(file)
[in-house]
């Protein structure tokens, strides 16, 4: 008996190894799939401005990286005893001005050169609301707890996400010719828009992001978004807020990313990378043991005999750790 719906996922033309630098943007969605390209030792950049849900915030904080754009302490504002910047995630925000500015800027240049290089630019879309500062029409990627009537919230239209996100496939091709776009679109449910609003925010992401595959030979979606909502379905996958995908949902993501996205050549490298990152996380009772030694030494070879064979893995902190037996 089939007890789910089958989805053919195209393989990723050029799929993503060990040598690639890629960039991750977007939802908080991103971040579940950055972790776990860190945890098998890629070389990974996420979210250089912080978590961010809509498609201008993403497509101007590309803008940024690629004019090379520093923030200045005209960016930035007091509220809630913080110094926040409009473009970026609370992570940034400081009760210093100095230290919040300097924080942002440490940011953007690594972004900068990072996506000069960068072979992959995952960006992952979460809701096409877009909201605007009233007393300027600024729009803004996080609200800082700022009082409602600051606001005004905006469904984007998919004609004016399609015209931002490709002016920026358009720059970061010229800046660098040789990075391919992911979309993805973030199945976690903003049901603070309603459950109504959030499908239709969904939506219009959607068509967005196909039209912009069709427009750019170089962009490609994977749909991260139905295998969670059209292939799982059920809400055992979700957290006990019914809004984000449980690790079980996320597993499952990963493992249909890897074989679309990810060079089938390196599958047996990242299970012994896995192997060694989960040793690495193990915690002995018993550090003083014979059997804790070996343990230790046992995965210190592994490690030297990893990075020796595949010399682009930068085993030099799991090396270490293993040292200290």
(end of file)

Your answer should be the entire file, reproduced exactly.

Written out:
[in-house]
């Protein structure tokens, strides 16, 4: 008996190894799939401005990286005893001005050169609301707890996400010719828009992001978004807020990313990378043991005999750790 719906996922033309630098943007969605390209030792950049849900915030904080754009302490504002910047995630925000500015800027240049290089630019879309500062029409990627009537919230239209996100496939091709776009679109449910609003925010992401595959030979979606909502379905996958995908949902993501996205050549490298990152996380009772030694030494070879064979893995902190037996 089939007890789910089958989805053919195209393989990723050029799929993503060990040598690639890629960039991750977007939802908080991103971040579940950055972790776990860190945890098998890629070389990974996420979210250089912080978590961010809509498609201008993403497509101007590309803008940024690629004019090379520093923030200045005209960016930035007091509220809630913080110094926040409009473009970026609370992570940034400081009760210093100095230290919040300097924080942002440490940011953007690594972004900068990072996506000069960068072979992959995952960006992952979460809701096409877009909201605007009233007393300027600024729009803004996080609200800082700022009082409602600051606001005004905006469904984007998919004609004016399609015209931002490709002016920026358009720059970061010229800046660098040789990075391919992911979309993805973030199945976690903003049901603070309603459950109504959030499908239709969904939506219009959607068509967005196909039209912009069709427009750019170089962009490609994977749909991260139905295998969670059209292939799982059920809400055992979700957290006990019914809004984000449980690790079980996320597993499952990963493992249909890897074989679309990810060079089938390196599958047996990242299970012994896995192997060694989960040793690495193990915690002995018993550090003083014979059997804790070996343990230790046992995965210190592994490690030297990893990075020796595949010399682009930068085993030099799991090396270490293993040292200290």